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The HEJAZ (or HEDJAZ) RAILWAY (Turkish : Hicaz Demiryolu) was a narrow-gauge railway (1,050 mm/​3 ft 5 11⁄32 in track gauge ) that ran from Damascus
Damascus
to Medina
Medina
, through the Hejaz
Hejaz
region of Saudi Arabia , with a branch line to Haifa
Haifa
on the Mediterranean Sea
Mediterranean Sea
. It was a part of the Ottoman railway network and the original goal was to extend the line from the Haydarpaşa Terminal
Haydarpaşa Terminal
in Kadikoy beyond Damascus
Damascus
to the holy city of Mecca
Mecca
. However, construction was interrupted due to the outbreak of World War I
World War I
, and it reached no further than Medina
Medina
, 400 kilometres (250 mi) short of Mecca. The completed Damascus
Damascus
to Medina section was 1,300 kilometres (810 mi).

The main purpose of the railway was to establish a connection between Constantinople, the capital of the Ottoman Empire
Ottoman Empire
and the seat of the Islamic Caliphate
Caliphate
, and Hejaz
Hejaz
in Arabia
Arabia
, the site of the holiest shrines of Islam
Islam
and the holy city of Mecca, the destination of the Hajj
Hajj
annual pilgrimage. Another important reason was to improve the economic and political integration of the distant Arabian provinces into the Ottoman state, and to facilitate the transportation of military forces.

The railway had no debt when completed.

CONTENTS

* 1 History

* 1.1 Construction * 1.2 Arrival in Medina
Medina
* 1.3 Attacks on the railway * 1.4 World War I
World War I
* 1.5 World War II
World War II
* 1.6 The 1960s

* 2 Current status * 3 Image gallery * 4 See also * 5 References * 6 Further reading * 7 External links

HISTORY

Map showing the Ottoman railways on the eve of World War I
World War I
Railroad spikes of the old Jezreel Valley railway (part of the Hejaz railway), found near Kfar Baruch

CONSTRUCTION

A railway had been suggested in 1864 to relieve the suffering of the hajis on their 40-day journey through the wilderness of Midian
Midian
, the Nafud , and the Hejaz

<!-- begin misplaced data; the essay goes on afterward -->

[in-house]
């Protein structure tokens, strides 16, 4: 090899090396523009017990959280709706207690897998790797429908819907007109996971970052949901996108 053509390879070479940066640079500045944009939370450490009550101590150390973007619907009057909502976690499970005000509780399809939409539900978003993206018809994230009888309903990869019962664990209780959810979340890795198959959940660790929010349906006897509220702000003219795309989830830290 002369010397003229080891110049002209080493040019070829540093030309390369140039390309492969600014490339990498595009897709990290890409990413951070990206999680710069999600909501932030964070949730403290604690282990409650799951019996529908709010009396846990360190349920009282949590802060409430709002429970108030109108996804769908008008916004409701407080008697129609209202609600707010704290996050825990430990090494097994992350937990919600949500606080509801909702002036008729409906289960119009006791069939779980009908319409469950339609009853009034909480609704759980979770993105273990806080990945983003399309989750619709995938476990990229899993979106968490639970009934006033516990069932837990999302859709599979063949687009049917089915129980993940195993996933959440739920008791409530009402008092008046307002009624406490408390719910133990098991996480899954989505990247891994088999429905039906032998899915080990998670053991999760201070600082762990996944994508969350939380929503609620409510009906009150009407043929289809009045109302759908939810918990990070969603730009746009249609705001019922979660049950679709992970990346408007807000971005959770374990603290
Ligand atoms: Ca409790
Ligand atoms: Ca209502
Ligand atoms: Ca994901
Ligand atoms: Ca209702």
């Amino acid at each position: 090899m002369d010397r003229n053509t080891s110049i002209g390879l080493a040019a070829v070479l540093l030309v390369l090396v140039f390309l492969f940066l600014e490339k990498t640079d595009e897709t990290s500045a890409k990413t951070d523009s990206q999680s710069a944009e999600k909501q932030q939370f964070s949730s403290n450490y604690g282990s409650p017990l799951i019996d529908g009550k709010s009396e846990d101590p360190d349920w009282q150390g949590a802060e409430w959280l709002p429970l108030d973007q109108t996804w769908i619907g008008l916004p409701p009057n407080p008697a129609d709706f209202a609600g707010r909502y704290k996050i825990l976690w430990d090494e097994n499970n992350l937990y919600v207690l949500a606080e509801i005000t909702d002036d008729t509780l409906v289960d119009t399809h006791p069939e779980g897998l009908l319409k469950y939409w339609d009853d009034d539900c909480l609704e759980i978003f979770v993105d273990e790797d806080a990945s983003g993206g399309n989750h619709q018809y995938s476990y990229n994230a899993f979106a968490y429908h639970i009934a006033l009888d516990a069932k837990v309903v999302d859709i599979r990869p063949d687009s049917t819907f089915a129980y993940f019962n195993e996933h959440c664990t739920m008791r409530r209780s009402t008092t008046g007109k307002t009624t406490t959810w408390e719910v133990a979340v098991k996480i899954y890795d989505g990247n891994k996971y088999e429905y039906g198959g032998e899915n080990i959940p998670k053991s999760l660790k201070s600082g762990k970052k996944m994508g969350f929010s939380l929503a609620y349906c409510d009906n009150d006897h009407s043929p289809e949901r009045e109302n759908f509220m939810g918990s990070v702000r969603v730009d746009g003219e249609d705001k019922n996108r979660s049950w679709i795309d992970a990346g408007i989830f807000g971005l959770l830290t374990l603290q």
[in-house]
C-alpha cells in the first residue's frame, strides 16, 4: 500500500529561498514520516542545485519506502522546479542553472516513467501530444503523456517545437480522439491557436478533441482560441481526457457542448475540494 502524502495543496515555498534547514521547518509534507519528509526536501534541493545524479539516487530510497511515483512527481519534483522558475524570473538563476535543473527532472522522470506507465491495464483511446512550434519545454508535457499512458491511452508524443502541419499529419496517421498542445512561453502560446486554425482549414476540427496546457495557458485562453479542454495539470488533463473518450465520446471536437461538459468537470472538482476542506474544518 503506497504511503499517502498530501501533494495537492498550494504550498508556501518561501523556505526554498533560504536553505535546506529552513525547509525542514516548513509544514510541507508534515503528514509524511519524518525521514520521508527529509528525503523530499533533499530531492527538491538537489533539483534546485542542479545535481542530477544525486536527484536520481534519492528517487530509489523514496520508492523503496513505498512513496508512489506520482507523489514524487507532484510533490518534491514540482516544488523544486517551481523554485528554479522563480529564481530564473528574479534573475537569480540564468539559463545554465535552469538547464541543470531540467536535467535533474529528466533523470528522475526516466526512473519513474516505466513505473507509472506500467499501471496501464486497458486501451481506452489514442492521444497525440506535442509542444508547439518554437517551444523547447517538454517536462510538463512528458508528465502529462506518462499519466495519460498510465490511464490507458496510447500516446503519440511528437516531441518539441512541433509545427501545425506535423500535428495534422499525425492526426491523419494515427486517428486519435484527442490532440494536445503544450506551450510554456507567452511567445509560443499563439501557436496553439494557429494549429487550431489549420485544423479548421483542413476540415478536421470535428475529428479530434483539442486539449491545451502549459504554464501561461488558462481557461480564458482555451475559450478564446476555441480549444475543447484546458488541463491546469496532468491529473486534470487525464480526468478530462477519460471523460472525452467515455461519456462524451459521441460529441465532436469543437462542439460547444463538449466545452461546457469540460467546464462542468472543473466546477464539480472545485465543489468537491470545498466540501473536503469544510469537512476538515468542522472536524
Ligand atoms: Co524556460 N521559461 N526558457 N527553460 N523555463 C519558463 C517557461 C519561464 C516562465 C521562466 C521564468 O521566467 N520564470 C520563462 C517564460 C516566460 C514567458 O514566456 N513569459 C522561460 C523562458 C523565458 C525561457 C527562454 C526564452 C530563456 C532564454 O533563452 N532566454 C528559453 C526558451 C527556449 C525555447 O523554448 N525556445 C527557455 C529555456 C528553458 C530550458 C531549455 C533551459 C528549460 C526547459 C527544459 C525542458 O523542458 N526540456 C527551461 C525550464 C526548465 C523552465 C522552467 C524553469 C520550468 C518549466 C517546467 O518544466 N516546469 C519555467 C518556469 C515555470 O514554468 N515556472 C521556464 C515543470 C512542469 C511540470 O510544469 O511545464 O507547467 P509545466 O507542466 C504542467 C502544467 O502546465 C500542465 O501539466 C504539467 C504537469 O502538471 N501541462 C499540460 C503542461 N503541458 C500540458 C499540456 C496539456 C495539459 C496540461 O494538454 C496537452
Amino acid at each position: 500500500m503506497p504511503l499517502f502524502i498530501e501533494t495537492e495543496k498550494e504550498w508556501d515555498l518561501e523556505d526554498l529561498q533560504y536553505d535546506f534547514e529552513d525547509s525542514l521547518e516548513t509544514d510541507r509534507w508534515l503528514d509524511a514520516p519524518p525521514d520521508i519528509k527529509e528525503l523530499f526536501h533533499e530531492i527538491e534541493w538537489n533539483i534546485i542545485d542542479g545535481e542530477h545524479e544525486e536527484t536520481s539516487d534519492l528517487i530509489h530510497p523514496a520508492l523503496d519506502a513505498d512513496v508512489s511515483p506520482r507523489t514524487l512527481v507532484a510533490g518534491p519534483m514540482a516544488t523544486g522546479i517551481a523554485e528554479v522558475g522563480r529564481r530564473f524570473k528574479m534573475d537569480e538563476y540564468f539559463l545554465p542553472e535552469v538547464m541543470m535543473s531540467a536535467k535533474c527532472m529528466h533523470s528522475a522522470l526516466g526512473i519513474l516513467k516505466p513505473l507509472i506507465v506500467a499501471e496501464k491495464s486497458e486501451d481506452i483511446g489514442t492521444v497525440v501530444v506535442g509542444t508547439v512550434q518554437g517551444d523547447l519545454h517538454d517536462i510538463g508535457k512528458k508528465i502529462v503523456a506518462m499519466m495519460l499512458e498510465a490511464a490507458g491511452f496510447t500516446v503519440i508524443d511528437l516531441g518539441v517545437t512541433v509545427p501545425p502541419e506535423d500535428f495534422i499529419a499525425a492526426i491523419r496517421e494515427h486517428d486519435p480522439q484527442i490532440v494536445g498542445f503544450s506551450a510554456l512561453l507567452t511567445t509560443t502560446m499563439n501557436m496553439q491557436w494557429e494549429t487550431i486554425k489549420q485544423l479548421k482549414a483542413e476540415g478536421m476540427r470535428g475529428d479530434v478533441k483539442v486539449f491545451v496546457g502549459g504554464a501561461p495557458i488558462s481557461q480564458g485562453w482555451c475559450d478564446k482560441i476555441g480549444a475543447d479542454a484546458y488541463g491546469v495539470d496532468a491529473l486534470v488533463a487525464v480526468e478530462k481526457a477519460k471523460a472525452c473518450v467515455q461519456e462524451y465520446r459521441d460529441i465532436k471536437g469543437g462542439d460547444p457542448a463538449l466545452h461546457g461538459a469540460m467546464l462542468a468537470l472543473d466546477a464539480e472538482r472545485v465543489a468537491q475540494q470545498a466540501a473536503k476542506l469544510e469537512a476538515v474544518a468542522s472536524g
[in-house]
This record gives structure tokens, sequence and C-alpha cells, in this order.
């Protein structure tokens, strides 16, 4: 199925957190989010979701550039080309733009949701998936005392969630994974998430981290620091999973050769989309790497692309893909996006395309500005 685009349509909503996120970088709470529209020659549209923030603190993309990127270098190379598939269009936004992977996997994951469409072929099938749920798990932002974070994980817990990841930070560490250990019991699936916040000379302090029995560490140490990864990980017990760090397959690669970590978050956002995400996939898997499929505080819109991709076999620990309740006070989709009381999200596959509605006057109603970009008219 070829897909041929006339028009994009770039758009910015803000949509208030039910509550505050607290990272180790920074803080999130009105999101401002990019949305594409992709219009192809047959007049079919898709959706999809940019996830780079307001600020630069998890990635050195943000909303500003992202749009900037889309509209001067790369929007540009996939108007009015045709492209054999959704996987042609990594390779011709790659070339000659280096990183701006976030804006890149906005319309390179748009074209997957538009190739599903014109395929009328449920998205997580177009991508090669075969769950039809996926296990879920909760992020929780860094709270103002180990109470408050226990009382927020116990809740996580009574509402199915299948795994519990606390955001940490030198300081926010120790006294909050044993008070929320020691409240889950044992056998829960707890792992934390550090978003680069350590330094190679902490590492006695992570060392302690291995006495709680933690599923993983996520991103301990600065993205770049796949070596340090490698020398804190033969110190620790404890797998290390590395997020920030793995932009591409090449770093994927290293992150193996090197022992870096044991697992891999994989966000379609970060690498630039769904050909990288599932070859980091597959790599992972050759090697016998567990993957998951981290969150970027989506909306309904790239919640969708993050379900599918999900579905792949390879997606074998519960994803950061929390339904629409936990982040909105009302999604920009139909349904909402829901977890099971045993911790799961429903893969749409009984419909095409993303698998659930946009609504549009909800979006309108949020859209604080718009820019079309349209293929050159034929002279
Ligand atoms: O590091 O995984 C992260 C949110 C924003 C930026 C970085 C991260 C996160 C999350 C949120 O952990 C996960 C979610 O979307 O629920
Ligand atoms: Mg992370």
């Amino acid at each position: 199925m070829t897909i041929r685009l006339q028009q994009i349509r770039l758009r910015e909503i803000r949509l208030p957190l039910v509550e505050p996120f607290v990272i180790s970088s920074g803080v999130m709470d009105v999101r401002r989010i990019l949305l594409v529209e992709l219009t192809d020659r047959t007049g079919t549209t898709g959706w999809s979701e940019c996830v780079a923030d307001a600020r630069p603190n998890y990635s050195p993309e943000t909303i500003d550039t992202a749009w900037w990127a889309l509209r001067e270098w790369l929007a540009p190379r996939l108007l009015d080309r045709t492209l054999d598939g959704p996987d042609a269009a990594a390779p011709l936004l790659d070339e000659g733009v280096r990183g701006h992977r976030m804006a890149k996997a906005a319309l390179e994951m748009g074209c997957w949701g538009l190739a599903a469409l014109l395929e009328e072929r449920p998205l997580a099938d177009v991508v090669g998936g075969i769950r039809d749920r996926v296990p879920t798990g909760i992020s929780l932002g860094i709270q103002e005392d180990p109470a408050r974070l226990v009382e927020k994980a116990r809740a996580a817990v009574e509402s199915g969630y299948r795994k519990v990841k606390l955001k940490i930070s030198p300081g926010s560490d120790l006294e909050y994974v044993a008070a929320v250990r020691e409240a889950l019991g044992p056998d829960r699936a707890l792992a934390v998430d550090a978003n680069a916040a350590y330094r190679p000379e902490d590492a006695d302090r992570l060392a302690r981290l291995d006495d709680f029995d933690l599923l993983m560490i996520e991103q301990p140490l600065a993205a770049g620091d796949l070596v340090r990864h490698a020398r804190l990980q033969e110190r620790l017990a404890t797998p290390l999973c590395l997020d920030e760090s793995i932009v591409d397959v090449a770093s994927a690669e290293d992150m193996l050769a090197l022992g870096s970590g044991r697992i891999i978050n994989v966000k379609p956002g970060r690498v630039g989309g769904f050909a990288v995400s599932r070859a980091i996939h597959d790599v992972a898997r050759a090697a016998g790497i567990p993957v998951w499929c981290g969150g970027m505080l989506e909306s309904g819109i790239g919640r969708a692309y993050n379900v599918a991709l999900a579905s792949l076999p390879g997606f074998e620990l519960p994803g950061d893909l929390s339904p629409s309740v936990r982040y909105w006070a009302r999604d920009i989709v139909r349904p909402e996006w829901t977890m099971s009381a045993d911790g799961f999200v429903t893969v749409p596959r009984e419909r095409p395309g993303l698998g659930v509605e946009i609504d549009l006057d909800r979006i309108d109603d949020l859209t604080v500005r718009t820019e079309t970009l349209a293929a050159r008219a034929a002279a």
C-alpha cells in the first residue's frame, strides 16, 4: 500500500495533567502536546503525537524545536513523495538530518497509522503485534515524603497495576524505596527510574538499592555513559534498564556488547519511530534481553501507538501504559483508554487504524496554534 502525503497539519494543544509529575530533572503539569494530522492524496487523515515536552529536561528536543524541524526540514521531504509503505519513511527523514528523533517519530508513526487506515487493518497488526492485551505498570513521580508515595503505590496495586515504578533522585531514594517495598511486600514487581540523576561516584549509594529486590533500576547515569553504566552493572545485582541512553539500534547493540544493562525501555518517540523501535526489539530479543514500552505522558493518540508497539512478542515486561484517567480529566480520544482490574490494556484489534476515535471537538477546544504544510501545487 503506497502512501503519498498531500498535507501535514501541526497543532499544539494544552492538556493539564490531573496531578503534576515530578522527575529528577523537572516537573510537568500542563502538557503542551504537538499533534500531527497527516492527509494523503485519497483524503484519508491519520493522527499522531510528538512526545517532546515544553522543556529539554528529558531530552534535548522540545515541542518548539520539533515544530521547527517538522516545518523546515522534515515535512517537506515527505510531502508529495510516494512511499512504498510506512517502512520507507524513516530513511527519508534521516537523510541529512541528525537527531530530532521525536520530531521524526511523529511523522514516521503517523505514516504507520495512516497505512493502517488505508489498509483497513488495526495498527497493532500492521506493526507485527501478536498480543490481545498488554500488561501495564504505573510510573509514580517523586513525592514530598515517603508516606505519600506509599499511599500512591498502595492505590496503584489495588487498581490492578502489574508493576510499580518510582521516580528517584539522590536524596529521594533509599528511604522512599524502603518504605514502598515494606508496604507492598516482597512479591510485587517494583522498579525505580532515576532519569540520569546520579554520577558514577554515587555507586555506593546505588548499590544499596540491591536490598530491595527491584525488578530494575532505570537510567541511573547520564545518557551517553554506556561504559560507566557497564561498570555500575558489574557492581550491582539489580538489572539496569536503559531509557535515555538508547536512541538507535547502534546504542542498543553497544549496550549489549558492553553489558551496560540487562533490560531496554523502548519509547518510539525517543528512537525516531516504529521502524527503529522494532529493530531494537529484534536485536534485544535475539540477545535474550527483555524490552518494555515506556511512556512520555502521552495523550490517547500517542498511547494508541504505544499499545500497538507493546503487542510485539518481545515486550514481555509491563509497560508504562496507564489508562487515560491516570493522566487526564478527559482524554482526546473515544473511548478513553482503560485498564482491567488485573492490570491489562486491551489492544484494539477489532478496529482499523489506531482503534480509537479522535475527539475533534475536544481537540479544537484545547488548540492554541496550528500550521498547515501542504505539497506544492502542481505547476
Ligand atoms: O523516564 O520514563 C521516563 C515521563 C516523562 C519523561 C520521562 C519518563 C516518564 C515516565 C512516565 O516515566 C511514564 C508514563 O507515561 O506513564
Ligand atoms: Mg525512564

Hejaz
Mountains. About 20% of them commonly died from starvation, thirst and diseases. The railway was basically a sub project of the Berlin-Bagdad Railway and started in 1900 at the behest of the Ottoman Sultan Abdul Hamid II and was built by the German Civil Engineer Heinrich August Meißner and financed by the Deutsche Bank and strongly supported by the German Empire
German Empire
. A public subscription was opened throughout the Islamic world to fund construction. However, in 1912 the Ottoman Empire
Ottoman Empire
was owing the Deutsche Bank 29 million Turkey Pounds. The railway was to be a waqf , an inalienable religious endowment or charitable trust. Before the construction, German military adviser in Constantinople Auler Pasha estimated that the transportation of soldiers from Constantinople to Mecca
Mecca
would be reduced to 120 hours. The Berlin to Baghdad Railway
Baghdad Railway
was built during the same period. The railways were interrelated and aimed to strengthen the authority of the Empire over Arab provinces. Another intention was to protect Hejaz
Hejaz
and other Arab provinces from British invasion. Other than the Haydarpasa-Izmit line, the Hejaz
Hejaz
railway was the only railway the Empire built itself in its existence. Due to its reliance on charitable donation to cover costs, and mounting pressure from competing Britain and France, construction stalled, ending up taking significantly longer to finish than anticipated.

ARRIVAL IN MEDINA

Under the supervision of chief engineer Mouktar Bey, the railway reached Medina
Medina
on 1 September 1908, the anniversary of the Sultan's accession. However, many compromises had to be made in order to finish by this date, with some sections of track being laid on temporary embankments across wadis . In 1913 the Hejaz
Hejaz
Railway Station was opened in central Damascus
Damascus
as the starting point of the line.

ATTACKS ON THE RAILWAY

The Emir Hussein bin Ali, Sharif of Mecca
Mecca
viewed the railway as a threat to Arab suzerainty , since it provided the Ottomans with easy access to their garrisons in Hejaz, Asir, and Yemen. From its outset, the railway was the target of attacks by local Arab tribes. These were never particularly successful, but neither were the Turks able to control areas more than a mile or so either side of the line. Due to the locals' habit of pulling up wooden sleepers to fuel their camp-fires, some sections of the track were laid on iron sleepers.

WORLD WAR I

During World War I
World War I